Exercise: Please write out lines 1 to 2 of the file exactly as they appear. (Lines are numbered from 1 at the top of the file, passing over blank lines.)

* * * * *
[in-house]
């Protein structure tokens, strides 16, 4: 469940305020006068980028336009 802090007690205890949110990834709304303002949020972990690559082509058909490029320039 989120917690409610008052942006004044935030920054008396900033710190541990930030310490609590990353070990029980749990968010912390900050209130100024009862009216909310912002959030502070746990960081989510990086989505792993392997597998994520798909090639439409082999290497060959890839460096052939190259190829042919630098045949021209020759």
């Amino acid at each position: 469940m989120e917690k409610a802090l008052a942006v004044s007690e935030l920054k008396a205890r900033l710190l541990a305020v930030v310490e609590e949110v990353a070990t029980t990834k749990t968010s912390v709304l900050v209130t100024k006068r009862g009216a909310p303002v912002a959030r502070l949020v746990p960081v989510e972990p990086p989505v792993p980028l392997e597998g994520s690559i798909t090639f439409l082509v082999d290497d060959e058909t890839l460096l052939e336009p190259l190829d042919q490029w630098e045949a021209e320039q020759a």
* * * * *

[in-house]
């Protein structure tokens, strides 16, 4: 469940305020006068980028336009 802090007690205890949110990834709304303002949020972990690559082509058909490029320039 989120917690409610008052942006004044935030920054008396900033710190541990930030310490609590990353070990029980749990968010912390900050209130100024009862009216909310912002959030502070746990960081989510990086989505792993392997597998994520798909090639439409082999290497060959890839460096052939190259190829042919630098045949021209020759």